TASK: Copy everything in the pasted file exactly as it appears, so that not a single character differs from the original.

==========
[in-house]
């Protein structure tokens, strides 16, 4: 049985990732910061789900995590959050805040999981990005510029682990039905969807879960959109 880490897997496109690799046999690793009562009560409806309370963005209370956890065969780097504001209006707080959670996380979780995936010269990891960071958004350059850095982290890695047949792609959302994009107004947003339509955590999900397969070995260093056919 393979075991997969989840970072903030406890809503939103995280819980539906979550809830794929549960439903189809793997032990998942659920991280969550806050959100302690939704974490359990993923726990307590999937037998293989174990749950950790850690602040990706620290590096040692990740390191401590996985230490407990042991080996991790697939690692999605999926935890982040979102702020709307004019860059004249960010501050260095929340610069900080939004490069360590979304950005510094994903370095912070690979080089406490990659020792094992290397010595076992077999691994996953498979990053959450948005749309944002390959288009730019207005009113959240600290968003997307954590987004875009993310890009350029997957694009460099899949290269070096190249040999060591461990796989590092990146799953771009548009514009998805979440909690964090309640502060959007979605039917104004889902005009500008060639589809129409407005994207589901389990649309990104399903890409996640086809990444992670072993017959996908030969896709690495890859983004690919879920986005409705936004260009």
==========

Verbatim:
[in-house]
């Protein structure tokens, strides 16, 4: 049985990732910061789900995590959050805040999981990005510029682990039905969807879960959109 880490897997496109690799046999690793009562009560409806309370963005209370956890065969780097504001209006707080959670996380979780995936010269990891960071958004350059850095982290890695047949792609959302994009107004947003339509955590999900397969070995260093056919 393979075991997969989840970072903030406890809503939103995280819980539906979550809830794929549960439903189809793997032990998942659920991280969550806050959100302690939704974490359990993923726990307590999937037998293989174990749950950790850690602040990706620290590096040692990740390191401590996985230490407990042991080996991790697939690692999605999926935890982040979102702020709307004019860059004249960010501050260095929340610069900080939004490069360590979304950005510094994903370095912070690979080089406490990659020792094992290397010595076992077999691994996953498979990053959450948005749309944002390959288009730019207005009113959240600290968003997307954590987004875009993310890009350029997957694009460099899949290269070096190249040999060591461990796989590092990146799953771009548009514009998805979440909690964090309640502060959007979605039917104004889902005009500008060639589809129409407005994207589901389990649309990104399903890409996640086809990444992670072993017959996908030969896709690495890859983004690919879920986005409705936004260009």